And so, with this story of the Good Samaritan, Jesus reminds him, everyone listening that day, and each of us, that life as God intends it for every human being is a life of relationship, working with God and each other for God’s purpose – the redemptive work of bringing God’s Kingdom on earth as it is in heaven, being with God, stepping into what God is doing, doing life God’s way, following Jesus as our Savior and King.

Throughout the history of our faith ancestors, the people who entered into covenant with God wanted to look like all of the kingdoms and empires around them. And God kept showing them a better way, the way of heaven on earth, the Way of Love. But the people chose instead to believe the lies of this world: That one people group should dominate another, that life is about self-preservation and gaining power by any means necessary.

And God’s truth, the counter to the lie that I am more important than you, is that self-giving love is the only solution to the violence and injustice and oppression in this world.

God’s kingdom is a people, a family in which we all work together to take care of everyone’s needs, and in which we all recognize the image of God in each other. God’s kingdom is a potluck supper in which we offer ourselves so that we all flourish. No one is above another, no one is left out, as we walk together this journey of life, following Jesus in the Way of Love.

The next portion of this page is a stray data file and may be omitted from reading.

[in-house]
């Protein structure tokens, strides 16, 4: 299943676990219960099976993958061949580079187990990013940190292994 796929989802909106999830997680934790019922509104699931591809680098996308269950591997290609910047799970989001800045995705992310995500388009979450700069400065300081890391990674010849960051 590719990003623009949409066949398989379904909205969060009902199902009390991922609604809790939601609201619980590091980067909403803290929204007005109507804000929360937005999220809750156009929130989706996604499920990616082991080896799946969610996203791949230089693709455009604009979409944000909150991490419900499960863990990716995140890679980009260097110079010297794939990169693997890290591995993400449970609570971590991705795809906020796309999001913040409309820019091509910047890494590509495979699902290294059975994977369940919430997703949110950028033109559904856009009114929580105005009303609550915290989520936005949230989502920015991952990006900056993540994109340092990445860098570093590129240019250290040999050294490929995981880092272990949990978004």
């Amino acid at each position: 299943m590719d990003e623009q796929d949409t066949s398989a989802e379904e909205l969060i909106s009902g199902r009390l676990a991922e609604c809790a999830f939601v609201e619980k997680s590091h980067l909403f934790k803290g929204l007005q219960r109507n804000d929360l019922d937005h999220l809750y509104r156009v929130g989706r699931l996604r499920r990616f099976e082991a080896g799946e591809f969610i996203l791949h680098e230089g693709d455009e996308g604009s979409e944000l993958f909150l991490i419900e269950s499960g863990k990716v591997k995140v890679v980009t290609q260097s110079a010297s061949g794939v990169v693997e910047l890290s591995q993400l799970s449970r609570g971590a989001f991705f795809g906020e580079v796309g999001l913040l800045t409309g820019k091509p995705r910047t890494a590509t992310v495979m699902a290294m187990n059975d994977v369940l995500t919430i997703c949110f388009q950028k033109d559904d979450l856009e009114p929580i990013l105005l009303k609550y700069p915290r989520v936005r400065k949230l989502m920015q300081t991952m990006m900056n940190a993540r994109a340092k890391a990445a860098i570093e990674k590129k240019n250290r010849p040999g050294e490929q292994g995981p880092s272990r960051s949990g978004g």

If Jesus were to tell this story today, he’s use groups like, Texans and Californians, Longhorns and Aggies, republicans and democrats, Russians and Ukrainians. When we toss an entire people group into a label bucket, we lose sight of their humanity, of their belovedness, of the image of God in them. And, we are not following Jesus.

When Jesus wraps up this story of the Good Samaritan, he turns the lawyer’s question back to him. The lawyer had wanted to know which groups he was required to label as ‘neighbor’ in order to check the “I’m a good person” box on his resume. Jesus leads him to the understanding that we need to work at being a neighbor, being the one who shows mercy to all. When we go and do likewise, we are living as God created and calls us to live on earth as in heaven. Amen.